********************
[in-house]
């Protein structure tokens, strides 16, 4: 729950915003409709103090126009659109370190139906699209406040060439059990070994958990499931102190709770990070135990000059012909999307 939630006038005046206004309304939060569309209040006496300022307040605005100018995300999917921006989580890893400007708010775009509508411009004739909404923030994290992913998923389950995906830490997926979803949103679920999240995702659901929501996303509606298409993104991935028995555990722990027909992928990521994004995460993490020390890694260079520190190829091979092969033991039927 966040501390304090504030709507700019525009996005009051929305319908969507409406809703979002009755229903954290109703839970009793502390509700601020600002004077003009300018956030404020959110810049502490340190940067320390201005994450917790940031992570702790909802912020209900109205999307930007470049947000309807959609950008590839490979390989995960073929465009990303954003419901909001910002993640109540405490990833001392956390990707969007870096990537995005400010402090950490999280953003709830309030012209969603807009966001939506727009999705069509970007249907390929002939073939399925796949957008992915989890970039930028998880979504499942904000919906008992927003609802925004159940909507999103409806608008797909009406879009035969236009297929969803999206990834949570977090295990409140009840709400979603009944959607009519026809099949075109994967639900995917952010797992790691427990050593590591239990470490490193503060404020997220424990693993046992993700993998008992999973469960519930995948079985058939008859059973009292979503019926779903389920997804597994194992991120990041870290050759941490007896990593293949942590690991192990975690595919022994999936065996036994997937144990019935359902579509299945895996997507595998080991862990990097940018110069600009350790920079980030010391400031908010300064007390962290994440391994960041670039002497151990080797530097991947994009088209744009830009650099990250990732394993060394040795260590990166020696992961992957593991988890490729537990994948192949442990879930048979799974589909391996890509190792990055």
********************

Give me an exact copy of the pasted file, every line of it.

[in-house]
């Protein structure tokens, strides 16, 4: 729950915003409709103090126009659109370190139906699209406040060439059990070994958990499931102190709770990070135990000059012909999307 939630006038005046206004309304939060569309209040006496300022307040605005100018995300999917921006989580890893400007708010775009509508411009004739909404923030994290992913998923389950995906830490997926979803949103679920999240995702659901929501996303509606298409993104991935028995555990722990027909992928990521994004995460993490020390890694260079520190190829091979092969033991039927 966040501390304090504030709507700019525009996005009051929305319908969507409406809703979002009755229903954290109703839970009793502390509700601020600002004077003009300018956030404020959110810049502490340190940067320390201005994450917790940031992570702790909802912020209900109205999307930007470049947000309807959609950008590839490979390989995960073929465009990303954003419901909001910002993640109540405490990833001392956390990707969007870096990537995005400010402090950490999280953003709830309030012209969603807009966001939506727009999705069509970007249907390929002939073939399925796949957008992915989890970039930028998880979504499942904000919906008992927003609802925004159940909507999103409806608008797909009406879009035969236009297929969803999206990834949570977090295990409140009840709400979603009944959607009519026809099949075109994967639900995917952010797992790691427990050593590591239990470490490193503060404020997220424990693993046992993700993998008992999973469960519930995948079985058939008859059973009292979503019926779903389920997804597994194992991120990041870290050759941490007896990593293949942590690991192990975690595919022994999936065996036994997937144990019935359902579509299945895996997507595998080991862990990097940018110069600009350790920079980030010391400031908010300064007390962290994440391994960041670039002497151990080797530097991947994009088209744009830009650099990250990732394993060394040795260590990166020696992961992957593991988890490729537990994948192949442990879930048979799974589909391996890509190792990055």